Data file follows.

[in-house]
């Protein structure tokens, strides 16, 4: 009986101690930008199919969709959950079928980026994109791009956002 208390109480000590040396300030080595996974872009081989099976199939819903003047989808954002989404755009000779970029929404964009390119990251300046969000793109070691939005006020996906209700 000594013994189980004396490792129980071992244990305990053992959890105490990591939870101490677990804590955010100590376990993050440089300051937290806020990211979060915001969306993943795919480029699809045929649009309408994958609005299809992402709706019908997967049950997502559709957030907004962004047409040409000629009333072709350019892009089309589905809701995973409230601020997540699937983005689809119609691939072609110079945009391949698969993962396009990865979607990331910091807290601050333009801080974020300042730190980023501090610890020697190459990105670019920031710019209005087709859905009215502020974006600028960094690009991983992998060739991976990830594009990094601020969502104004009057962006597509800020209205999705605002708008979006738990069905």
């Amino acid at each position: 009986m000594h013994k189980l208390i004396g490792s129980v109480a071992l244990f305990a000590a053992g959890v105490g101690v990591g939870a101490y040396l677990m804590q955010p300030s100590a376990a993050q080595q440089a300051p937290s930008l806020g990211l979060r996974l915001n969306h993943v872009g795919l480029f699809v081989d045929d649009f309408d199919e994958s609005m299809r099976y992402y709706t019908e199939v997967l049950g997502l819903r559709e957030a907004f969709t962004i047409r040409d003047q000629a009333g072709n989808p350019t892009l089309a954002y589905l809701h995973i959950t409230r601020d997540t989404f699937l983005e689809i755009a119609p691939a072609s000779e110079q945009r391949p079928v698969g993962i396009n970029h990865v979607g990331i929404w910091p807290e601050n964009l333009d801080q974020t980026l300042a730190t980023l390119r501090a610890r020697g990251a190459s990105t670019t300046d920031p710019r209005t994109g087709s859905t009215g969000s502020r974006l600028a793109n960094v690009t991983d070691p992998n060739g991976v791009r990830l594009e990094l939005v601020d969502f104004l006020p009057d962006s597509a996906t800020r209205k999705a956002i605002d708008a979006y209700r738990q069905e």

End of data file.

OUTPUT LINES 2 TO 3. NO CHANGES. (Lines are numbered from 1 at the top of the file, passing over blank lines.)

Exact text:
């Protein structure tokens, strides 16, 4: 009986101690930008199919969709959950079928980026994109791009956002 208390109480000590040396300030080595996974872009081989099976199939819903003047989808954002989404755009000779970029929404964009390119990251300046969000793109070691939005006020996906209700 000594013994189980004396490792129980071992244990305990053992959890105490990591939870101490677990804590955010100590376990993050440089300051937290806020990211979060915001969306993943795919480029699809045929649009309408994958609005299809992402709706019908997967049950997502559709957030907004962004047409040409000629009333072709350019892009089309589905809701995973409230601020997540699937983005689809119609691939072609110079945009391949698969993962396009990865979607990331910091807290601050333009801080974020300042730190980023501090610890020697190459990105670019920031710019209005087709859905009215502020974006600028960094690009991983992998060739991976990830594009990094601020969502104004009057962006597509800020209205999705605002708008979006738990069905």
């Amino acid at each position: 009986m000594h013994k189980l208390i004396g490792s129980v109480a071992l244990f305990a000590a053992g959890v105490g101690v990591g939870a101490y040396l677990m804590q955010p300030s100590a376990a993050q080595q440089a300051p937290s930008l806020g990211l979060r996974l915001n969306h993943v872009g795919l480029f699809v081989d045929d649009f309408d199919e994958s609005m299809r099976y992402y709706t019908e199939v997967l049950g997502l819903r559709e957030a907004f969709t962004i047409r040409d003047q000629a009333g072709n989808p350019t892009l089309a954002y589905l809701h995973i959950t409230r601020d997540t989404f699937l983005e689809i755009a119609p691939a072609s000779e110079q945009r391949p079928v698969g993962i396009n970029h990865v979607g990331i929404w910091p807290e601050n964009l333009d801080q974020t980026l300042a730190t980023l390119r501090a610890r020697g990251a190459s990105t670019t300046d920031p710019r209005t994109g087709s859905t009215g969000s502020r974006l600028a793109n960094v690009t991983d070691p992998n060739g991976v791009r990830l594009e990094l939005v601020d969502f104004l006020p009057d962006s597509a996906t800020r209205k999705a956002i605002d708008a979006y209700r738990q069905e």